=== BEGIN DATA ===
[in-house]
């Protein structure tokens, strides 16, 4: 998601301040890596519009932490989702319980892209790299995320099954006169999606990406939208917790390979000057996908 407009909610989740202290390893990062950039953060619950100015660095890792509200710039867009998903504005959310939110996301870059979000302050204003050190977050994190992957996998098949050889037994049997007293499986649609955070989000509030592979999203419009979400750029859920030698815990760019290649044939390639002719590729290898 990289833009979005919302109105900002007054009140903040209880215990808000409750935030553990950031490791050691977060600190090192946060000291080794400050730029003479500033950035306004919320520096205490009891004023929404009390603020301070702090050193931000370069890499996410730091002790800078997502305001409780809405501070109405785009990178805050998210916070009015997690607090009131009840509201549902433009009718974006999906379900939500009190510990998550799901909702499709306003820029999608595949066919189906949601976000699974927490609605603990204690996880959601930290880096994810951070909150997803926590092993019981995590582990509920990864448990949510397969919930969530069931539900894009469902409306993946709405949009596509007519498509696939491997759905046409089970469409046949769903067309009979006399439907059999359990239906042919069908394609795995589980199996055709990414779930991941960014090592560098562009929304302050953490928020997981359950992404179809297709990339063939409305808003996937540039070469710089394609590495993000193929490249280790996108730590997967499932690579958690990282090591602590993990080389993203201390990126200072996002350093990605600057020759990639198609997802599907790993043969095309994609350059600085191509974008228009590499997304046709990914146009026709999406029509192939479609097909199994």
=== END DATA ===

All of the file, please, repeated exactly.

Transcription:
[in-house]
């Protein structure tokens, strides 16, 4: 998601301040890596519009932490989702319980892209790299995320099954006169999606990406939208917790390979000057996908 407009909610989740202290390893990062950039953060619950100015660095890792509200710039867009998903504005959310939110996301870059979000302050204003050190977050994190992957996998098949050889037994049997007293499986649609955070989000509030592979999203419009979400750029859920030698815990760019290649044939390639002719590729290898 990289833009979005919302109105900002007054009140903040209880215990808000409750935030553990950031490791050691977060600190090192946060000291080794400050730029003479500033950035306004919320520096205490009891004023929404009390603020301070702090050193931000370069890499996410730091002790800078997502305001409780809405501070109405785009990178805050998210916070009015997690607090009131009840509201549902433009009718974006999906379900939500009190510990998550799901909702499709306003820029999608595949066919189906949601976000699974927490609605603990204690996880959601930290880096994810951070909150997803926590092993019981995590582990509920990864448990949510397969919930969530069931539900894009469902409306993946709405949009596509007519498509696939491997759905046409089970469409046949769903067309009979006399439907059999359990239906042919069908394609795995589980199996055709990414779930991941960014090592560098562009929304302050953490928020997981359950992404179809297709990339063939409305808003996937540039070469710089394609590495993000193929490249280790996108730590997967499932690579958690990282090591602590993990080389993203201390990126200072996002350093990605600057020759990639198609997802599907790993043969095309994609350059600085191509974008228009590499997304046709990914146009026709999406029509192939479609097909199994």